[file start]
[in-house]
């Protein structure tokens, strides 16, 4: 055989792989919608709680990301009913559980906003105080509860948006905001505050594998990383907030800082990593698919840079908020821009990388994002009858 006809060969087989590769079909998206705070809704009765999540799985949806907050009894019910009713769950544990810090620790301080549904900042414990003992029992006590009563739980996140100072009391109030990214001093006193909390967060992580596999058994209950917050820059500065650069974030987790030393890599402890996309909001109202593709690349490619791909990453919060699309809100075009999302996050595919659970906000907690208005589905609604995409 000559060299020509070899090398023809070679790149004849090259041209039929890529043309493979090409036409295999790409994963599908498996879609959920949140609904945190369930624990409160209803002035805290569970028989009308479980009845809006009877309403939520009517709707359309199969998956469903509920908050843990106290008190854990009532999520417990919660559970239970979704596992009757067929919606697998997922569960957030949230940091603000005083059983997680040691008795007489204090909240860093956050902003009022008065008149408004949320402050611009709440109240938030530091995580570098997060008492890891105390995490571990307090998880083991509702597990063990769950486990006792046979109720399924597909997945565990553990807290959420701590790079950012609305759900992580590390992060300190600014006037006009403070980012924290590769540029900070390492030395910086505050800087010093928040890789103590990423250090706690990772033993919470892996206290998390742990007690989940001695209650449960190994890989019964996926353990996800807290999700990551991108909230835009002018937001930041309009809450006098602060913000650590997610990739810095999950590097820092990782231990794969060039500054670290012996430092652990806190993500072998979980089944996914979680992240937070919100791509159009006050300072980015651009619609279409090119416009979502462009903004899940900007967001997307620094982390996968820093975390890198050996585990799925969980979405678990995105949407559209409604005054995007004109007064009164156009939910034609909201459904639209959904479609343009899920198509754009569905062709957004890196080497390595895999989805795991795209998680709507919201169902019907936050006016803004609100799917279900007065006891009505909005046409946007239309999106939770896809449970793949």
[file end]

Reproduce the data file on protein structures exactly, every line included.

[in-house]
């Protein structure tokens, strides 16, 4: 055989792989919608709680990301009913559980906003105080509860948006905001505050594998990383907030800082990593698919840079908020821009990388994002009858 006809060969087989590769079909998206705070809704009765999540799985949806907050009894019910009713769950544990810090620790301080549904900042414990003992029992006590009563739980996140100072009391109030990214001093006193909390967060992580596999058994209950917050820059500065650069974030987790030393890599402890996309909001109202593709690349490619791909990453919060699309809100075009999302996050595919659970906000907690208005589905609604995409 000559060299020509070899090398023809070679790149004849090259041209039929890529043309493979090409036409295999790409994963599908498996879609959920949140609904945190369930624990409160209803002035805290569970028989009308479980009845809006009877309403939520009517709707359309199969998956469903509920908050843990106290008190854990009532999520417990919660559970239970979704596992009757067929919606697998997922569960957030949230940091603000005083059983997680040691008795007489204090909240860093956050902003009022008065008149408004949320402050611009709440109240938030530091995580570098997060008492890891105390995490571990307090998880083991509702597990063990769950486990006792046979109720399924597909997945565990553990807290959420701590790079950012609305759900992580590390992060300190600014006037006009403070980012924290590769540029900070390492030395910086505050800087010093928040890789103590990423250090706690990772033993919470892996206290998390742990007690989940001695209650449960190994890989019964996926353990996800807290999700990551991108909230835009002018937001930041309009809450006098602060913000650590997610990739810095999950590097820092990782231990794969060039500054670290012996430092652990806190993500072998979980089944996914979680992240937070919100791509159009006050300072980015651009619609279409090119416009979502462009903004899940900007967001997307620094982390996968820093975390890198050996585990799925969980979405678990995105949407559209409604005054995007004109007064009164156009939910034609909201459904639209959904479609343009899920198509754009569905062709957004890196080497390595895999989805795991795209998680709507919201169902019907936050006016803004609100799917279900007065006891009505909005046409946007239309999106939770896809449970793949």